Gymnophiona

Report
BIOL 3300 Vertebrate Zoology: Ectotherms Herpetology
http://www.amphibian.com.au/
Caecilians – Chpt. 15
What is a caecilian?
• Key anatomical features?
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•
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• Which are derived
characters?
What is a caecilian?
• Key anatomical features?
•
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Epicrionops bicolor – Digimorph.org
Ichthyophis bannanicus – Digimorph.org
Dermophis mexicanus – Digimorph.org
Figure 15.1 The unique dual jaw-closing mechanism present in all four major clades of caecilians consists of the mechanism ancestral in vertebrates, the masseter
adductor mandibulae, a muscle that pulls up on the lower jaw, and a new mechanism, the masseter interhyoideus posterior, which pulls down on the processus
retroarticularis (pret) an extension of the dentary bone. The result is that the lower jaw swings up. This mechanism is progressively more developed in more derived
caecilian clades. Redrawn from Nussbaum, 1983.
How many caecilians?
• ~
species
•
genera
•
families
• Phylogenetic
problems?!?
Figure 15.2 A cladogram depicting relationships among the families of extant caecilians. Based on Wilkinson and Nussbaum, 2006.
Natural history of caecilians?
• In what habitats do they live?
• What about reproduction?
See Life in Cold Blood clip
• Diet?
What is the geographic
distribution of caecilians?
Figure 15.3 Geographic distribution of the extant Caeciliidae.
Features of Caeciliidae
(Tailless Caecilians)
• Primary annuli… some 2°… _____
•
• Stapes present
Features of Caeciliidae
(Tailless Caecilians)
• Largest family
(>___species)
•
• 100mm – 1,500mm
•
• Can occur in
disturbed/agricultural
grounds…
friable-pesticides!
What is the geographic
distribution of caecilians?
Figure 15.5 Geographic distributions of the extant Ichthyophiidae and Rhinatrematidae.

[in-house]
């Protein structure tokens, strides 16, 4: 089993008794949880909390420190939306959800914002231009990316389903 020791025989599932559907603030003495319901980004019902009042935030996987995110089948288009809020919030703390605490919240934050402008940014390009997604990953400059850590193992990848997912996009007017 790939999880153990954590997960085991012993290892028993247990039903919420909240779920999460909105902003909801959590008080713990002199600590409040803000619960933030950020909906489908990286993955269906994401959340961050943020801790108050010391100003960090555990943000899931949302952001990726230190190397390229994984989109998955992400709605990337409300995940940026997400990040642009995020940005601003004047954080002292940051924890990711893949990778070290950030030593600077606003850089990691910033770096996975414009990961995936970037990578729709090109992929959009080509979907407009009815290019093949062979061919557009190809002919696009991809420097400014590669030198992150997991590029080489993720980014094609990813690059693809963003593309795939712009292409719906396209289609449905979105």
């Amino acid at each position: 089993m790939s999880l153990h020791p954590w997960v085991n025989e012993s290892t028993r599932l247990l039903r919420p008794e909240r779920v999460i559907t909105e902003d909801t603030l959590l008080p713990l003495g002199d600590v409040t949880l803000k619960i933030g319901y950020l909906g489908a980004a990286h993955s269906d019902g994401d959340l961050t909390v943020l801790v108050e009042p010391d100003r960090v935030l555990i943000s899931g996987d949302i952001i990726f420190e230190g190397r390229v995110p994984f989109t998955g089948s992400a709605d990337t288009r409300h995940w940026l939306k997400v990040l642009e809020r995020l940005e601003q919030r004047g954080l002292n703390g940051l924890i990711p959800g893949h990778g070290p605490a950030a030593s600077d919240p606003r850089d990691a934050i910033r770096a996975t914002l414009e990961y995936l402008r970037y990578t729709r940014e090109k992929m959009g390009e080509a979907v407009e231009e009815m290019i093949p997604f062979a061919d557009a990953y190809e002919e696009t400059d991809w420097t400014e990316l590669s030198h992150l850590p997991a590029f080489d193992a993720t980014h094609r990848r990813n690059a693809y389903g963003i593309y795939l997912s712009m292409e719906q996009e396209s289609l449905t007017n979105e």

Features of Ichthyophiidae
(Asian Tailed Caecilians)
• 1°… 2°… AND 3° annuli
•
• Stapes present
http://en.wikipedia.org/wiki/Ichthyophiidae
Features of Ichthyophiidae
(Asian Tailed Caecilians)
• 2nd largest family (~50)
•
• Size up to ~500mm
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•
What is the geographic
distribution of caecilians?
Figure 15.6 Geographic distributions of the extant Typhlonectidae, Scolecomorphidae, and Uraeotyphlidae.
Features of Typhlonectidae
(Aquatic Caecilians)
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•
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• Stapes present
Features of Typhlonectidae
(Aquatic Caecilians)
• 3rd largest family (~10)
• Size up to ~750mm
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•
What is the geographic
distribution of caecilians?
Figure 15.5 Geographic distributions of the extant Ichthyophiidae and Rhinatrematidae.
Features of Rhinatrematidae
(American tailed Caecilians)
• 1°… 2°… AND 3° annuli; with numerous dermal
scales
• ______________ with skeletal, muscular and
integumentary units
• Stapes present
Epicrionops bicolor
http://zoologia.puce.edu.ec
What is the geographic
distribution of caecilians?
Figure 15.6 Geographic distributions of the extant Typhlonectidae, Scolecomorphidae, and Uraeotyphlidae.
Features of Scolecomorphidae
(Buried-Eyed Caecilians)
• 1° annuli ONLY
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•
•
• NO stapes present
What is the geographic
distribution of caecilians?
Figure 15.6 Geographic distributions of the extant Typhlonectidae, Scolecomorphidae, and Uraeotyphlidae.
Features of Uraeotyphlidae
(Kerala Caecilians)
• 1° & 2° annuli, but ________________
• Dermal scales present
•
• Stapes present
Gegeneophis primus, the new species of caecilian amphibian reported from Kerala.
http://www.thehindu.com
Figure 15.4 Representative caecilians. Clockwise from upper left: Sao Tome caecilian Schistometopum thomense, Caeciliidae (R. A. Nussbaum); monarch tailed caecilian
Ichthyophis monarchus, Ichthyophiidae (L. L. Grismer); Bannan caecilian Ichthyophis bannanicus, Rhinatrematidae (E. D. Brodie, Jr.); African buried-eyed caecilian
Scolecomorphus vittatus, Scolecomorphidae (L. W. Porras).
Figure 15.7 Representative caecilians. From left: Water caecilian Typhlonectes natans, Typhlonectidae; Kannan caecilian Uraeotyphlus cf. narayana, Uraeotyphlidae (D.
J. Gower, The Natural History Museum, London).

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